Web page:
Having a baby in the Neonatal Intensive Care Unit (NICU) is a devastating experience. When you imagine the first moments of your baby's life, you dream of lovingly staring into each other's eyes and holding their warm, soft body tightly against yours — not seeing them whisked away in a flurry of fear and drama. But for reasons completely out of your control, NICU stays are relatively common, and they can put a huge mental strain on moms and dads. If you're trying to understand how to cope with depression when your baby is in the NICU, you should know that there are lots of resources available to you.
I know first-hand how terrifying, stressful, and lonely a NICU stay can be. My son spent the first 22 days of his life in the NICU, nine of them hooked up to a breathing tube that kept him alive. I met parents who breezed in and out in a couple of days, others whose little ones would spend the better part of a year there. The length of the stay didn't seem to have much to do with how moms and dads coped, however. Dr. Anthony Orsini, Vice-Chairman of the Department of Neonatology at Winnie Palmer Hospital for Women and Babies in Orlando, FL, says emotional upheaval is just par for the course in the NICU. “It’s very common for parents of babies in the NICU to feel depression. They feel that somehow they did something wrong, that maybe the baby was born premature because of something they did.”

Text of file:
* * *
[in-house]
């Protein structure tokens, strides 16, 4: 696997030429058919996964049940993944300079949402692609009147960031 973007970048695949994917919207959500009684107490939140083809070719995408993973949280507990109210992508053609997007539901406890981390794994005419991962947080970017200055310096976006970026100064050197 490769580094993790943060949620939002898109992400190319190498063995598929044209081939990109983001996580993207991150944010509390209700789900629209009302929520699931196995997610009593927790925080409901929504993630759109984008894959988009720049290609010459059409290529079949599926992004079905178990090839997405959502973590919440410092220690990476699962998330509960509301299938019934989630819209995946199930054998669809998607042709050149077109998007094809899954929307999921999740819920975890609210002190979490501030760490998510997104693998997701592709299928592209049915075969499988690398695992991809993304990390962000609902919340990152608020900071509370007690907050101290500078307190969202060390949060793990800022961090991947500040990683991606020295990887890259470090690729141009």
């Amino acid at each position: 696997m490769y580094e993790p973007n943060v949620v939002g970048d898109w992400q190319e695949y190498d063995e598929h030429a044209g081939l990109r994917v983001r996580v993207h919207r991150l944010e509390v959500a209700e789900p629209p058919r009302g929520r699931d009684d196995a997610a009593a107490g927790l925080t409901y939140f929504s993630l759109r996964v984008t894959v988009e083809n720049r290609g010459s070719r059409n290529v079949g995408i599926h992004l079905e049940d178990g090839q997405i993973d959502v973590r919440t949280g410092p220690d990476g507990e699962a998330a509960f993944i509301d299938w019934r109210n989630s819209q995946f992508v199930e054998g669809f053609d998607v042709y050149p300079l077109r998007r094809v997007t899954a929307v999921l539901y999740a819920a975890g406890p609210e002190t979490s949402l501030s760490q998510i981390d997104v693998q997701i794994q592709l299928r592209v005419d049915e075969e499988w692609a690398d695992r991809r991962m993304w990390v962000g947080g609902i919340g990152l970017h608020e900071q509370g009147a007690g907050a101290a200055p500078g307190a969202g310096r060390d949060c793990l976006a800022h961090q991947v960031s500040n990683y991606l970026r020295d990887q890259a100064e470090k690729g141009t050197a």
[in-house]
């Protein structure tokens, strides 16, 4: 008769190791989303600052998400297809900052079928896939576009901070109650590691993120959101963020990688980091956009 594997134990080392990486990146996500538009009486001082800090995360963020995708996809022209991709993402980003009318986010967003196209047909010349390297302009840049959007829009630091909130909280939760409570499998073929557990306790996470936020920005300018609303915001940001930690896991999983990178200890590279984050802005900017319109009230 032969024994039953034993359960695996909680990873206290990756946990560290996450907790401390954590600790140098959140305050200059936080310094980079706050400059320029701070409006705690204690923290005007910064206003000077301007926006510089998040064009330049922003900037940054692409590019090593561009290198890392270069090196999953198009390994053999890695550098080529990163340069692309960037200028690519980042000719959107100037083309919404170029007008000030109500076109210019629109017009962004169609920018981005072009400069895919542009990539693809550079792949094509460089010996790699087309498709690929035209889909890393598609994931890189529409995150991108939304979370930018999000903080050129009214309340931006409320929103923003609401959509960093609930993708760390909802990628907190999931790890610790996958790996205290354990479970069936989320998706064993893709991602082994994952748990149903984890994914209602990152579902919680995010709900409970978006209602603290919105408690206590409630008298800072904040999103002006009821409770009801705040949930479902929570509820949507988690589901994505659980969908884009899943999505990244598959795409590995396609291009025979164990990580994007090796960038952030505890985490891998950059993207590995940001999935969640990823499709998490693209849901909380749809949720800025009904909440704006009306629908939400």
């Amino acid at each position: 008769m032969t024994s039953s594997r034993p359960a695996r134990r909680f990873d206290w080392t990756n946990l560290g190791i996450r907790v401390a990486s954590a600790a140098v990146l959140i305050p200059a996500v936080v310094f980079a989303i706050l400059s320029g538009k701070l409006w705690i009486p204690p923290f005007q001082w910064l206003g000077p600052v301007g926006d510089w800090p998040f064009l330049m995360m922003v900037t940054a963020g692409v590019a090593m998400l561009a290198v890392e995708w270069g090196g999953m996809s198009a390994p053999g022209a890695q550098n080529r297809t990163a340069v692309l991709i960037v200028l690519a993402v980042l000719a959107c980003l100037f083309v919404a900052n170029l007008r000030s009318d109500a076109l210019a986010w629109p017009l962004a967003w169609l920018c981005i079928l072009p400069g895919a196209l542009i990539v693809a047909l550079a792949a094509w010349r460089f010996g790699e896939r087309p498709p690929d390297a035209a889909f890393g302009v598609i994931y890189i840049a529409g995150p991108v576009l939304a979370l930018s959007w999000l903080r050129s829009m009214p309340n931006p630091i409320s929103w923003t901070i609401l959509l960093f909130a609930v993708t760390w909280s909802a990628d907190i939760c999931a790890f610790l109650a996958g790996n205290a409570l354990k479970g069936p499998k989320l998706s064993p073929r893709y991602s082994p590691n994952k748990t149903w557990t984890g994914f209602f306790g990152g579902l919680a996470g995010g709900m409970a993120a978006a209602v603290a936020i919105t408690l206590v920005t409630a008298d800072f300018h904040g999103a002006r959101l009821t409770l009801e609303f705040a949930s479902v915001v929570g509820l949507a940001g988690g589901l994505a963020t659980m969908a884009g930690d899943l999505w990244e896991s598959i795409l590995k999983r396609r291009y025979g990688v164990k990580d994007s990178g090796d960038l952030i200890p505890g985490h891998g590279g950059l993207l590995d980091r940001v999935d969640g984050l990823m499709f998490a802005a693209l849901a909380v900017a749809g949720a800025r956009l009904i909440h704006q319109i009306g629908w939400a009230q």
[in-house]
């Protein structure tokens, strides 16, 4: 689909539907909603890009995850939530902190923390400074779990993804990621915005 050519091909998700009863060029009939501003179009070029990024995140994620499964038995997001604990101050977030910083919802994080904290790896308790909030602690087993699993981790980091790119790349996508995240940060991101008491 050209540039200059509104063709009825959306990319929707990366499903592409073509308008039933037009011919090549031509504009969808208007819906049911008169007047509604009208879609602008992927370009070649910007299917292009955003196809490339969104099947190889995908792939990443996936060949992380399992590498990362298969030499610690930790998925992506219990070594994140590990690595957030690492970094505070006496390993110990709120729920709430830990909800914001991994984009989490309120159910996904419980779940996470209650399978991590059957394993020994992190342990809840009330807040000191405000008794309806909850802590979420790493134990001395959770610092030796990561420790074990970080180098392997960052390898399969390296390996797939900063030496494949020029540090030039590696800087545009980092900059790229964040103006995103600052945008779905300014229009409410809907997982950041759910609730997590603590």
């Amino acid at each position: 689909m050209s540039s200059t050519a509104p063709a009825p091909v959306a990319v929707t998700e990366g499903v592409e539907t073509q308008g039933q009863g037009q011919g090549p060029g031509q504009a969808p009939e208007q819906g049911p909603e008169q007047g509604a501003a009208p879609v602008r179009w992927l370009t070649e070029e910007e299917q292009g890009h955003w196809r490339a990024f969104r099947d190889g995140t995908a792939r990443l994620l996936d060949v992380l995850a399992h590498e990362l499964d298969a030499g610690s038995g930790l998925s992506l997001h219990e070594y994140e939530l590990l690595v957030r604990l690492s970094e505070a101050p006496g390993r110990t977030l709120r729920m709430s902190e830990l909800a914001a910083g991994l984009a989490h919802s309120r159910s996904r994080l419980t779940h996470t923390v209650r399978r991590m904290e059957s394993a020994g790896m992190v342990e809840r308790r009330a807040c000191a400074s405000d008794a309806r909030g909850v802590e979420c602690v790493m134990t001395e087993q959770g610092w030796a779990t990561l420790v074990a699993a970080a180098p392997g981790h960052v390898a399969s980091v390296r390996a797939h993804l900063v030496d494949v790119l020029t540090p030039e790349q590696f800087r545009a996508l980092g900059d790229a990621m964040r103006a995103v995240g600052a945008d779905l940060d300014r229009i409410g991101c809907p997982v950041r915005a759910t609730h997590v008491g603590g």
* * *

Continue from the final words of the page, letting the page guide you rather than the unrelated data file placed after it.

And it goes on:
It's not the parent's fault, of course, but it can be difficult to shake the feeling that it is. That can be one of the many issues that lead a parent to become depressed. And while it's natural to want to focus all your energy on your child's recovery, it's important to also take time to deal with what you're feeling. Orsini, who also runs a program called "It's All in the Delivery" to train hospital staffers on treating patients with compassion, says there's one thing he wants moms and dads to realize about their NICU experience: "Not only is the baby our patient, but the parent is our patient, too." If you're struggling to deal with everything or a single thing, doesn't hesitate to reach out — your baby needs you to be your happiest, healthiest self.
Here are 7 tips for dealing with depression when your newborn's in the NICU.